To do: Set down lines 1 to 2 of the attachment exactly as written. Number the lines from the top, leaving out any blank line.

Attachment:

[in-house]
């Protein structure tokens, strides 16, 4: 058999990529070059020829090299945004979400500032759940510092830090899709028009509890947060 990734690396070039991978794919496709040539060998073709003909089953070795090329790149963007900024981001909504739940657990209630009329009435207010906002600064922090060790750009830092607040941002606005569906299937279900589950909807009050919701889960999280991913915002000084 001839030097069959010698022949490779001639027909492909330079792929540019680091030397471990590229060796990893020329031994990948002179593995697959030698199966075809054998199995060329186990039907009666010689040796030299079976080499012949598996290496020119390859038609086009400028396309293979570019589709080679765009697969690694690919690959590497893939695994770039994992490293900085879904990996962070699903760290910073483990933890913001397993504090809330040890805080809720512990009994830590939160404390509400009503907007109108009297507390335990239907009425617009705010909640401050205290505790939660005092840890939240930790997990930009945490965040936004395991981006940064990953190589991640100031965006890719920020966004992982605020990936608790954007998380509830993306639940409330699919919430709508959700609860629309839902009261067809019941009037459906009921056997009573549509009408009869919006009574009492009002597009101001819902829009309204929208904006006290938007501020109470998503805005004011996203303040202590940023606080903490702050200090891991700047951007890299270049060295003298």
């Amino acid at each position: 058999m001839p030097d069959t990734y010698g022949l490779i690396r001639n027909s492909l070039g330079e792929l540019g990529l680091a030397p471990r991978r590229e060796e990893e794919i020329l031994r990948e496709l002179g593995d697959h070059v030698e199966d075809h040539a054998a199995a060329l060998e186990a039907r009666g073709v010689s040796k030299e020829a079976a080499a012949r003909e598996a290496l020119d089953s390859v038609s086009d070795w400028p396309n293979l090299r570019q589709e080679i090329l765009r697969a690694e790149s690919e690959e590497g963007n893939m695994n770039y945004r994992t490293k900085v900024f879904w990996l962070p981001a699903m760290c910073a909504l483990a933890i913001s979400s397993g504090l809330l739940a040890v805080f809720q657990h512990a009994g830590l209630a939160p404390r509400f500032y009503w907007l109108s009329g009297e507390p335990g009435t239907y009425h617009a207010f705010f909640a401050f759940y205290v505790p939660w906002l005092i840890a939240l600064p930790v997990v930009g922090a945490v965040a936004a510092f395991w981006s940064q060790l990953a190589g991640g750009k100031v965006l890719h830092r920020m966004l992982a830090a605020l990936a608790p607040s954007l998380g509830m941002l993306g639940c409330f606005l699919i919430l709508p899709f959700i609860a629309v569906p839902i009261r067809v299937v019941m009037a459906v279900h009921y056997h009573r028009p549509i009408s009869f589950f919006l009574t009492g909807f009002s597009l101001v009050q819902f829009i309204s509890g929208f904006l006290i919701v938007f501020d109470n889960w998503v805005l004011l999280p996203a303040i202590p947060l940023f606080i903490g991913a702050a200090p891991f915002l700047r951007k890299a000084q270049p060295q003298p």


[in-house]
């Protein structure tokens, strides 16, 4: 058999990529070059020829090299945004979400500032759940510092830090899709028009509890947060 990734690396070039991978794919496709040539060998073709003909089953070795090329790149963007900024981001909504739940657990209630009329009435207010906002600064922090060790750009830092607040941002606005569906299937279900589950909807009050919701889960999280991913915002000084 001839030097069959010698022949490779001639027909492909330079792929540019680091030397471990590229060796990893020329031994990948002179593995697959030698199966075809054998199995060329186990039907009666010689040796030299079976080499012949598996290496020119390859038609086009400028396309293979570019589709080679765009697969690694690919690959590497893939695994770039994992490293900085879904990996962070699903760290910073483990933890913001397993504090809330040890805080809720512990009994830590939160404390509400009503907007109108009297507390335990239907009425617009705010909640401050205290505790939660005092840890939240930790997990930009945490965040936004395991981006940064990953190589991640100031965006890719920020966004992982605020990936608790954007998380509830993306639940409330699919919430709508959700609860629309839902009261067809019941009037459906009921056997009573549509009408009869919006009574009492009002597009101001819902829009309204929208904006006290938007501020109470998503805005004011996203303040202590940023606080903490702050200090891991700047951007890299270049060295003298």